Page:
In 2008 Bernhoft made his solo debut with Ceramik City Chronicles (a love/hate homage to his native city of Oslo) and—in touring in support of the album—quickly garnered a reputation as a must-see live performer, ultimately scoring an opening slot for blues-rock legend Joe Cocker. In early 2011 he released Solidarity Breaks, featuring the beatbox-infused, acoustic-guitar-laced single “C’mon Talk” (whose video has earned more than 7.3 million views). The following year, Bernhoft continued his breakout success by nabbing the Best Artist and Best Male Artist of the Year awards at the 2012 Spellemannprisen (Norway’s equivalent of the Grammy Awards). And in 2013, the singer broke through in the U.S. by flooring audiences at SXSW, appearing on NPR’s Weekend Edition, and making his late-night-television debut on CONAN. Soon after his new found American success, Bernhoft signed with Paradigm Agency’s label Big Picnic Records here in the States.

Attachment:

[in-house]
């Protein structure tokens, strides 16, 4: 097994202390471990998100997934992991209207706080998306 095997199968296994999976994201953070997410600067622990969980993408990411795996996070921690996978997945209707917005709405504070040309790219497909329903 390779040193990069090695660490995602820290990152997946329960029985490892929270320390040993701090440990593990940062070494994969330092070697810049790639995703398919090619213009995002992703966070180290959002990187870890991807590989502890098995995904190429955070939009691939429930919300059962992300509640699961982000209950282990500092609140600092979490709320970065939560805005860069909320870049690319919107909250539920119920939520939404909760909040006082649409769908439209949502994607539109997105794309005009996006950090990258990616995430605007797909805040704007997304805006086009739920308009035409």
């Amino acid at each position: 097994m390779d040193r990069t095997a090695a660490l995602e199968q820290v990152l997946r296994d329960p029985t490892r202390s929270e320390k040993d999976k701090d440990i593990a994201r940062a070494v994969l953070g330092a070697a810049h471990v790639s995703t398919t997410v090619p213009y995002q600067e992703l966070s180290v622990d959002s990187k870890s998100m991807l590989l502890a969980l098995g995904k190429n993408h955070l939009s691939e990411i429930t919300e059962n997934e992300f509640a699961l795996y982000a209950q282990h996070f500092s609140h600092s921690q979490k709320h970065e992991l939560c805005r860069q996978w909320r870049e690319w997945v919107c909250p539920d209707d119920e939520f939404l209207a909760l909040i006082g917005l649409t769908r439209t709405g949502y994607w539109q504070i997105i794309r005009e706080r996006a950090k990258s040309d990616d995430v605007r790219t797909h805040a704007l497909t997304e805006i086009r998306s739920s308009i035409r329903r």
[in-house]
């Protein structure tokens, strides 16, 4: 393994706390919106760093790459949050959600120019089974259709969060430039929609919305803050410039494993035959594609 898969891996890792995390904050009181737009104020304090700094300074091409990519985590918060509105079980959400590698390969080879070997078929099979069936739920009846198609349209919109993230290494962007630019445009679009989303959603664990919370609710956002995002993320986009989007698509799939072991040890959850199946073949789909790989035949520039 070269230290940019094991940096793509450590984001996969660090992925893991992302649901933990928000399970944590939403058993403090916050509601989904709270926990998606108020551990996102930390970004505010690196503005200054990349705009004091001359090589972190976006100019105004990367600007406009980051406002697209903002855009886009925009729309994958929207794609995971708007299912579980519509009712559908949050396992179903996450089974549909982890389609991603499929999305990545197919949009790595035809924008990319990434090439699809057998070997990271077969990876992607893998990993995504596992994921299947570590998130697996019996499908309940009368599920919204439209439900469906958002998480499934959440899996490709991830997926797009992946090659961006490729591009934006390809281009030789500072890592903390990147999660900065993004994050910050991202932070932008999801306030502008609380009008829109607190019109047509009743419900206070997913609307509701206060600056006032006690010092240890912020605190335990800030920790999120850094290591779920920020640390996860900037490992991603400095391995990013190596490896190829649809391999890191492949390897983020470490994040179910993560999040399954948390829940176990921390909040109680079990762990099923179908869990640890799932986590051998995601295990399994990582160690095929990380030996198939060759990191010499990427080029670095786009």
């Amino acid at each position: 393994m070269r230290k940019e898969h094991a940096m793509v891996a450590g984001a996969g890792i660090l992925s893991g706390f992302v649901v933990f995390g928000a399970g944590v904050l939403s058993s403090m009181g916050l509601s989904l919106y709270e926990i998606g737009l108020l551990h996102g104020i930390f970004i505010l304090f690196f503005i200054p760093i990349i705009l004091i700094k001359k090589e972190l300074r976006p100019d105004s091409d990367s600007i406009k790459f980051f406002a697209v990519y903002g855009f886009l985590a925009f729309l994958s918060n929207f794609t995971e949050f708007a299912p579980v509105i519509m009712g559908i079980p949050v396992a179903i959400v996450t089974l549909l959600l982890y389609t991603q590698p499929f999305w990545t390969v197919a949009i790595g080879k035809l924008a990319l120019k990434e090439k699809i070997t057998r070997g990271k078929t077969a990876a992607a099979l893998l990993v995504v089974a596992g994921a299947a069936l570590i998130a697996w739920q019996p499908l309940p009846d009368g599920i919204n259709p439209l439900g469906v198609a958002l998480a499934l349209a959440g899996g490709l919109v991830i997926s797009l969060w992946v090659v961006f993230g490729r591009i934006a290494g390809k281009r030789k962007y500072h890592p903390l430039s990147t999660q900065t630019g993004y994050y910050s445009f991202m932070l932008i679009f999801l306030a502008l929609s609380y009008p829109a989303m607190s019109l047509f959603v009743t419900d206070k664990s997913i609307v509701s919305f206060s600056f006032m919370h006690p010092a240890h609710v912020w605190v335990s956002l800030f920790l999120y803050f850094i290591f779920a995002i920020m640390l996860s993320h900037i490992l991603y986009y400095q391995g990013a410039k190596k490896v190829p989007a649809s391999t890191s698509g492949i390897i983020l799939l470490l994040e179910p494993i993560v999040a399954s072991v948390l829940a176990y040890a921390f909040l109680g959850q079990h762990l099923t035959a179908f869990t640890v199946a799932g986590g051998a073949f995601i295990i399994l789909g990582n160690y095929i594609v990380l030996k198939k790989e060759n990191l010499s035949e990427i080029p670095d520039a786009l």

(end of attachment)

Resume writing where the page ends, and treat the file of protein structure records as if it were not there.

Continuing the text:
Solidarity Breaks has now racked up more than a quarter-million sales worldwide, a feat largely accomplished on the strength of Bernhoft’s awe-inspiring live show. With Bernhoft wielding his loop station to weave in lush layers of harmony and magically reproducing the sound, feel, and energy of a complete band, his live performances proves to be both stunningly complex and beautifully simple in its emphasis on pure-hearted vocal performance. In building such an intensely intimate atmosphere onstage, Bernhoft envelopes his audiences in the same joyful mood that imbues the soul of Islander. “As I was writing for Islander a lot of the lyrics had references to boats and water and bridges,” says Bernhoft. “It’s almost like I was saying, ‘Hey, come on board, I’m gonna take you for a ride, and hopefully for the next hour you can forget about your troubles.’ That’s the kind of album I most want to make; one where the songs are in good spirits, and maybe they can help give you a new sense of hope.”